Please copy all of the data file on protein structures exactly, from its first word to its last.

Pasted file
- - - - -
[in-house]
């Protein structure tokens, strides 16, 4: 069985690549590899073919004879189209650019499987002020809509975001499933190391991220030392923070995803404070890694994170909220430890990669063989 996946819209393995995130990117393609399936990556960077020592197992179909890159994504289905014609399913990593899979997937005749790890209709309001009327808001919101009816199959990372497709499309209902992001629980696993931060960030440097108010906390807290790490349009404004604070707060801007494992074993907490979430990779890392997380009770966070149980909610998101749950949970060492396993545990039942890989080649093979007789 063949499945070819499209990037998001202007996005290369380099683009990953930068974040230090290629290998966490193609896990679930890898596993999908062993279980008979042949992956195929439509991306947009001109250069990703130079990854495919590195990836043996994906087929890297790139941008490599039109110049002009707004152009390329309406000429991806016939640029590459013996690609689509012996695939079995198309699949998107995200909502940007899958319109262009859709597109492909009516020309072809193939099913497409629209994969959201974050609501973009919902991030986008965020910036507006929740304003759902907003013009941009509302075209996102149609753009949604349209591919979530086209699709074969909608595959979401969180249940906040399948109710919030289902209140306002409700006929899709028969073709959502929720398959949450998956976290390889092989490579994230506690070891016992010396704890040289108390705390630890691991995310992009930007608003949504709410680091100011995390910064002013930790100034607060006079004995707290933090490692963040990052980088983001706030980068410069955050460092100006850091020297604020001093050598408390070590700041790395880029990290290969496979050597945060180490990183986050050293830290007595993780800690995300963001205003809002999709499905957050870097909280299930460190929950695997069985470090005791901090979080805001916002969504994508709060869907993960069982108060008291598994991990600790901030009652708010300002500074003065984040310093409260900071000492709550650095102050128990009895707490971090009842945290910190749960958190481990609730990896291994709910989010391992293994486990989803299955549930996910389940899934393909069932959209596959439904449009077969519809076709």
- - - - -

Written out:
[in-house]
């Protein structure tokens, strides 16, 4: 069985690549590899073919004879189209650019499987002020809509975001499933190391991220030392923070995803404070890694994170909220430890990669063989 996946819209393995995130990117393609399936990556960077020592197992179909890159994504289905014609399913990593899979997937005749790890209709309001009327808001919101009816199959990372497709499309209902992001629980696993931060960030440097108010906390807290790490349009404004604070707060801007494992074993907490979430990779890392997380009770966070149980909610998101749950949970060492396993545990039942890989080649093979007789 063949499945070819499209990037998001202007996005290369380099683009990953930068974040230090290629290998966490193609896990679930890898596993999908062993279980008979042949992956195929439509991306947009001109250069990703130079990854495919590195990836043996994906087929890297790139941008490599039109110049002009707004152009390329309406000429991806016939640029590459013996690609689509012996695939079995198309699949998107995200909502940007899958319109262009859709597109492909009516020309072809193939099913497409629209994969959201974050609501973009919902991030986008965020910036507006929740304003759902907003013009941009509302075209996102149609753009949604349209591919979530086209699709074969909608595959979401969180249940906040399948109710919030289902209140306002409700006929899709028969073709959502929720398959949450998956976290390889092989490579994230506690070891016992010396704890040289108390705390630890691991995310992009930007608003949504709410680091100011995390910064002013930790100034607060006079004995707290933090490692963040990052980088983001706030980068410069955050460092100006850091020297604020001093050598408390070590700041790395880029990290290969496979050597945060180490990183986050050293830290007595993780800690995300963001205003809002999709499905957050870097909280299930460190929950695997069985470090005791901090979080805001916002969504994508709060869907993960069982108060008291598994991990600790901030009652708010300002500074003065984040310093409260900071000492709550650095102050128990009895707490971090009842945290910190749960958190481990609730990896291994709910989010391992293994486990989803299955549930996910389940899934393909069932959209596959439904449009077969519809076709």